Session will review the latest on recognizing and treating sepsis

Matthew Churpek, MD, MPH, PhD

Sepsis is the single most common cause of in-hospital mortality in the US as well as an important driver in the morbidity and mortality associated with COVID-19. Advances in the recognition and treatment of sepsis are quickly outpacing medical education.

“We are making important advances in terms of understanding the ways we treat patients with sepsis,” said Matthew Churpek, MD, MPH, PhD, associate professor of pulmonary and critical care medicine at the University of Wisconsin School of Medicine and Public Health. “Discussing the new practicalities of dealing with sepsis today is in the forefront of our minds as we all search for ways we can better care for patients with COVID-19.”

Dr. Churpek will open a panel discussion on Sepsis: Most Recent Advances on Monday, October 19, from 1:45 pm to 2:45 pm CT. The session will be available for on-demand viewing 24 hours later on the virtual CHEST 2020 meeting platform through January 18. Presenters will explore the often unrecognized role of artificial intelligence (AI) and machine learning at the bedside in recognizing sepsis, biomarkers, and biosensors to assist presymptomatic diagnosis, the latest data on proposed novel treatments, and the continuing controversies surrounding early fluids and early vasopressors.

Ivor S. Douglas, MD
Ivor S. Douglas, MD

“We will all have additional information with regard to ongoing programs to recognize and treat sepsis,” said Ivor S. Douglas, MD, professor and chief of pulmonary sciences and critical care at the University of Colorado School of Medicine and medicine director, medical intensive care, at Denver Health Medical Center.

“When it comes to COVID, understanding and optimizing the treatment of sepsis is at least as important as using any of the new agents that we hear so much about,” Dr. Douglas continued. “The focus here is how we can be more rational in our approach to sepsis and ways to create a more personalized approach to optimizing sepsis treatment. We really want to focus on gravely ill patients and on identifying patients early who have a significant risk of illness.”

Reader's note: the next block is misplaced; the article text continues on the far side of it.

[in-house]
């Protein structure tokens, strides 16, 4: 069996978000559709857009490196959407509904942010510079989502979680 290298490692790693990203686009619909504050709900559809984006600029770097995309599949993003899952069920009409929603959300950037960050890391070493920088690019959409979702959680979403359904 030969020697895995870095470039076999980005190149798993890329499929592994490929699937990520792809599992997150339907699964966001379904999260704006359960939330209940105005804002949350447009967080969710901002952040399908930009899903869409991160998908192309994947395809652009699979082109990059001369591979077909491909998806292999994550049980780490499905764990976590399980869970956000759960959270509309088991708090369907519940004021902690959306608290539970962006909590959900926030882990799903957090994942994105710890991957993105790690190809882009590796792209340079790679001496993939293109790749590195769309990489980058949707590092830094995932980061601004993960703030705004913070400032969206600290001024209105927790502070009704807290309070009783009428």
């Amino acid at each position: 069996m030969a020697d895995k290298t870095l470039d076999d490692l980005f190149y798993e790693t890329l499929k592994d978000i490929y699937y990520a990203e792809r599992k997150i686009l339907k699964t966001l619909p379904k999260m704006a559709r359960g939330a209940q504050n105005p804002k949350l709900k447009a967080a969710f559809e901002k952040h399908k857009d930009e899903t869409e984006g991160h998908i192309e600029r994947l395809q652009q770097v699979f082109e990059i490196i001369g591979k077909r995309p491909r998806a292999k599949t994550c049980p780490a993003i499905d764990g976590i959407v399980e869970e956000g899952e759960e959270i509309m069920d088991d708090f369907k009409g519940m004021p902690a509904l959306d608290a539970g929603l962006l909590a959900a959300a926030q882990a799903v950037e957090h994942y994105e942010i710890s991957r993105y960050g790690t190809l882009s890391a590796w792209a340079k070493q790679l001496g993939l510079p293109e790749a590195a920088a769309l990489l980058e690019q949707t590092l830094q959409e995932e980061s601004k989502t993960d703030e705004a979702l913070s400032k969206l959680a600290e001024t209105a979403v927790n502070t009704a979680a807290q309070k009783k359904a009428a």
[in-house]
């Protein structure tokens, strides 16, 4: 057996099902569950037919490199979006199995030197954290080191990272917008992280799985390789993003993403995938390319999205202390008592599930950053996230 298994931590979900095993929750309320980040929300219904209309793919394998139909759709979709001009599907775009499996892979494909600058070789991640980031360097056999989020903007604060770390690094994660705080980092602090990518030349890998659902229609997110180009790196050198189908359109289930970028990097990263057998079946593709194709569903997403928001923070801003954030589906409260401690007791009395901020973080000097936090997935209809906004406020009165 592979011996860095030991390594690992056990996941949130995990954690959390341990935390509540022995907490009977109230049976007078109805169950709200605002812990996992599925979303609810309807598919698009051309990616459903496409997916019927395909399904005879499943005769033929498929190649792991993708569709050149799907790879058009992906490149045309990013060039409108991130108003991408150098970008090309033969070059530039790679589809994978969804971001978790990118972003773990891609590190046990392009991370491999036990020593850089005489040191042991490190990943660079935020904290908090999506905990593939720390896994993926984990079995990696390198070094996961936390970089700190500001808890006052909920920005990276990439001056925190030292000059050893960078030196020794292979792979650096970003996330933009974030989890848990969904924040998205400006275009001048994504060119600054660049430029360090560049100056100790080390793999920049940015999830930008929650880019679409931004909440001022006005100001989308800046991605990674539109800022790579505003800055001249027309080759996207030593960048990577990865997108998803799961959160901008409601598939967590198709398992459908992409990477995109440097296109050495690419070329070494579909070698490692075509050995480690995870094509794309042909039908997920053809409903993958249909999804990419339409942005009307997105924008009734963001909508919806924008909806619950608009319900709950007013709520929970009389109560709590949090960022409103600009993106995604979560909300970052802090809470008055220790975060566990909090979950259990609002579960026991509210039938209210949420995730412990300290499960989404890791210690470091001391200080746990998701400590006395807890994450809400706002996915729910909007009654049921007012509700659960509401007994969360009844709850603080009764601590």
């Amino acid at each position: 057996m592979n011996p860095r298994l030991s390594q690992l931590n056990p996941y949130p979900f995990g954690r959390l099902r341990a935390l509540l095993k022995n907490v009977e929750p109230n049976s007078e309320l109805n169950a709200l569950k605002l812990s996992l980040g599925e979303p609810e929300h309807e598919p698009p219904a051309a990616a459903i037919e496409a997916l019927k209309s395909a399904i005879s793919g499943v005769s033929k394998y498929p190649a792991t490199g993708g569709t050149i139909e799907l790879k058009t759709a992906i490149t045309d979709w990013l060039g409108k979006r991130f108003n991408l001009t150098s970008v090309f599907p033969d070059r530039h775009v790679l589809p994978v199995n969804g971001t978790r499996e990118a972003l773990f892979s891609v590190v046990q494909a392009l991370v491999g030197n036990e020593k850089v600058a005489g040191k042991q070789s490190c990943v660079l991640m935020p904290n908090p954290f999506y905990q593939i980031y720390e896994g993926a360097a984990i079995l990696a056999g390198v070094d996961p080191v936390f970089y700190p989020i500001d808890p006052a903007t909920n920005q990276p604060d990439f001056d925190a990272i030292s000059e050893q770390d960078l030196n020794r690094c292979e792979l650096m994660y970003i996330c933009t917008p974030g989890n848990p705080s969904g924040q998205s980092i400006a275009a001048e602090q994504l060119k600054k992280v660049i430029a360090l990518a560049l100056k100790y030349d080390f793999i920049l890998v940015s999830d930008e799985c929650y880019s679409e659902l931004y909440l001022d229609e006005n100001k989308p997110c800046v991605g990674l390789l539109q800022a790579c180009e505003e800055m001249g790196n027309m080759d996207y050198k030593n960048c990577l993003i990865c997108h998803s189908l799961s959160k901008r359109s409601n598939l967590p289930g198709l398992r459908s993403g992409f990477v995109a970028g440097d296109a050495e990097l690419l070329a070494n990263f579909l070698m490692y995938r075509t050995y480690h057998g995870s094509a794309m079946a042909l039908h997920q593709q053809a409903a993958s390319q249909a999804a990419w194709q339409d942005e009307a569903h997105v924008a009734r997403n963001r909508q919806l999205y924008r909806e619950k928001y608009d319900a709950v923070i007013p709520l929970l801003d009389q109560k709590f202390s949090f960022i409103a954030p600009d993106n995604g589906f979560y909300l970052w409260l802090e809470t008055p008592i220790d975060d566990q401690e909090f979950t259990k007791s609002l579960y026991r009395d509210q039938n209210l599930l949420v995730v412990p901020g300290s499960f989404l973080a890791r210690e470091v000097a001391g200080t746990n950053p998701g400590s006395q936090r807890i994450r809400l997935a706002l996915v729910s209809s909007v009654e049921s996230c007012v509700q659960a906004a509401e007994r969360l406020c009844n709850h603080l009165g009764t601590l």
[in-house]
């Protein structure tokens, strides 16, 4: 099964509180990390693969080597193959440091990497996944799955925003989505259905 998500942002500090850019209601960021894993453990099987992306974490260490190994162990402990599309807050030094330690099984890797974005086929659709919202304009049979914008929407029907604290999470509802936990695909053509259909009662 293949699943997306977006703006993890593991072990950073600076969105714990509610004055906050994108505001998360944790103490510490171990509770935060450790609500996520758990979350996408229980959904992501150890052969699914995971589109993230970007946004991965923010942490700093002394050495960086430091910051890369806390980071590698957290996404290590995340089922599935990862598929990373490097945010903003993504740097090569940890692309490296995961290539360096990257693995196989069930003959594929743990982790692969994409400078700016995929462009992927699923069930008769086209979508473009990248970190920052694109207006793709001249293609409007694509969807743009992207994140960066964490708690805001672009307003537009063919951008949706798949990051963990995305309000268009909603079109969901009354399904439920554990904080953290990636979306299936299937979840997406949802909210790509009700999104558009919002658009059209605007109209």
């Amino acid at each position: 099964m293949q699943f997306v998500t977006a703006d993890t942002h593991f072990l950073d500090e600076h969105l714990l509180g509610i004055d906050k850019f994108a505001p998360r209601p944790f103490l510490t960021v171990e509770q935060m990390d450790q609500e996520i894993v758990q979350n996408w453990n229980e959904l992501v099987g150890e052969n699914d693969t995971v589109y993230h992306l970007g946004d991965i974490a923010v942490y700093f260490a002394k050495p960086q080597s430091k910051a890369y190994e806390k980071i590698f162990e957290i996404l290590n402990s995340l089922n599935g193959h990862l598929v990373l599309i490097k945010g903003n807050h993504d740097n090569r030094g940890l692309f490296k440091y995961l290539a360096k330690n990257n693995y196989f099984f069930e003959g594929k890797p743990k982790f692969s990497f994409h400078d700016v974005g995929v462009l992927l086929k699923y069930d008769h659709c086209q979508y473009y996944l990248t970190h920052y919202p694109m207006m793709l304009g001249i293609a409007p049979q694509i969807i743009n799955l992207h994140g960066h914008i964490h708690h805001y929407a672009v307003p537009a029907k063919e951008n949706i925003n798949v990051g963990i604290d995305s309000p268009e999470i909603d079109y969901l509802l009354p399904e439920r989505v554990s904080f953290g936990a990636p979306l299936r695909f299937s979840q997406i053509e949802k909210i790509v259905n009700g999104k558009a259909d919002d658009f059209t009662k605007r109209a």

Clinicians may not realize that AI has already made progress when it comes to recognizing and dealing with sepsis, Dr. Churpek added. Just as Siri, Alexa, and AI-powered mapping apps have become an accepted part of daily life for many, similar technologies are moving from research to practical application at the bedside in sepsis and improving patient outcomes.

Research is also identifying and characterizing a growing constellation of subsets of the condition broadly recognized as sepsis.

“We are a decade behind cancer in terms of identifying clinically relevant subtypes of patients with sepsis,” Dr. Churpek said. “Multiple research groups are identifying what we think are important subtypes that hopefully will lead to personalized care for sepsis.”

Multiple agents have been as potential treatments for sepsis, including hydrocortisone, Vitamin C, and thiamine. Expect the latest data on these and other agents that have shown promise in early trials.

“Sepsis has a huge impact on patients,” Dr. Douglas said. “This session brings together basic science, translational science, and clinical implementation science to improve patient care. This is new information that you can apply immediately, today, to your own patients.”

Also in this session, Steven Simpson, MD, FCCP, will present “Presymptomatic Diagnosis: Biomarkers and Biosensors,” and Jonathan Sevransky, MD, FCCP, will present “Hydrocortisone, Vitamin C, and Thiamine: Are We There Yet?”